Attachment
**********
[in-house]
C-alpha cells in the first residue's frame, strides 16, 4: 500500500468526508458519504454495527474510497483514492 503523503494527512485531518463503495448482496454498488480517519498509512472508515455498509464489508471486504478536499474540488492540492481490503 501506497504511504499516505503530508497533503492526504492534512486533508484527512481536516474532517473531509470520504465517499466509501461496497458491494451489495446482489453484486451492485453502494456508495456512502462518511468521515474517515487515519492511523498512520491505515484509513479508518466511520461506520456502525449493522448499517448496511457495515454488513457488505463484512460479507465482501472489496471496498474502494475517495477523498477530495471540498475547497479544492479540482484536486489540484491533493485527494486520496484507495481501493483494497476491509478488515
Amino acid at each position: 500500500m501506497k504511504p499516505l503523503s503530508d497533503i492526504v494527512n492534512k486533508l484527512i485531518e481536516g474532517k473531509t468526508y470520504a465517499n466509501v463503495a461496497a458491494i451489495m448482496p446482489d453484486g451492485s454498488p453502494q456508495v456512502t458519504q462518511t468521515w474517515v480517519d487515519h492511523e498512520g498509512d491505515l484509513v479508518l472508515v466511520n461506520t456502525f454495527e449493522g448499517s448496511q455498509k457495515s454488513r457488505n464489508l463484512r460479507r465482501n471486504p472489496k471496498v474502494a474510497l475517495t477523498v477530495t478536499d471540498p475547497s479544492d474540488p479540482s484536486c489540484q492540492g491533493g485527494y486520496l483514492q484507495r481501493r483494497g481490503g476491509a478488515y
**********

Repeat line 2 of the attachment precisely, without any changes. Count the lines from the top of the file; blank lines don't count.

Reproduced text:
C-alpha cells in the first residue's frame, strides 16, 4: 500500500468526508458519504454495527474510497483514492 503523503494527512485531518463503495448482496454498488480517519498509512472508515455498509464489508471486504478536499474540488492540492481490503 501506497504511504499516505503530508497533503492526504492534512486533508484527512481536516474532517473531509470520504465517499466509501461496497458491494451489495446482489453484486451492485453502494456508495456512502462518511468521515474517515487515519492511523498512520491505515484509513479508518466511520461506520456502525449493522448499517448496511457495515454488513457488505463484512460479507465482501472489496471496498474502494475517495477523498477530495471540498475547497479544492479540482484536486489540484491533493485527494486520496484507495481501493483494497476491509478488515